The Globe and Mail reports in its Thursday edition that the skyscrapers and underground tunnels of Toronto's financial district will remain quiet throughout the fall as banks, law firms and accounting companies take a cautious approach to reopening head offices.
A triple-bylined item led by Mark Rendell quotes TD Bank saying that employees working from home should expect to continue working remotely "until the end of the calendar year, and possibly into 2021," according to a staff memo. Return-to-work procedures have become part of the weekly conversations Stuart Raftus, chief administrative officer at Canaccord Genuity, is having with his staff.
About 30 per cent of the investment dealer's employees in Vancouver have returned to the office, but just 12.5 per cent in Toronto.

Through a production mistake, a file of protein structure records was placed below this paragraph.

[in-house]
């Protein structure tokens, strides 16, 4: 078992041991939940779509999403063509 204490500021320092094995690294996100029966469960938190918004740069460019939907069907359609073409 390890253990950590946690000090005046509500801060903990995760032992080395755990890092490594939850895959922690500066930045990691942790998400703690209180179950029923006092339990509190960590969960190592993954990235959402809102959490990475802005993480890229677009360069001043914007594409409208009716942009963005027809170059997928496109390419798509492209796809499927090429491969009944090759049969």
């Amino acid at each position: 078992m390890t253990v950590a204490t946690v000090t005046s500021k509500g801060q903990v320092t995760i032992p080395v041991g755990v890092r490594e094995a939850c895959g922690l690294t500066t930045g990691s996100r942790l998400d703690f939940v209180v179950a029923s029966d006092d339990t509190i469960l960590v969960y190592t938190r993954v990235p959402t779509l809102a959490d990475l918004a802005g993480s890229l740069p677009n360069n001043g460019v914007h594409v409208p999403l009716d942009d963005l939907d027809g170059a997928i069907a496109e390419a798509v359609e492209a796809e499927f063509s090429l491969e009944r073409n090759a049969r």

"The word that comes to mind when we discuss the return to work policy is fluid," he told The Globe. "It was a lot easier to get people to stop working in the office, and set them up to work from home, than it is to get people back into the office from a logistics and safety perspective."
Borden Ladner Gervais LLP, Canada's largest law firm, has installed plexiglass walls in high-traffic areas such as reception desks and mailrooms.
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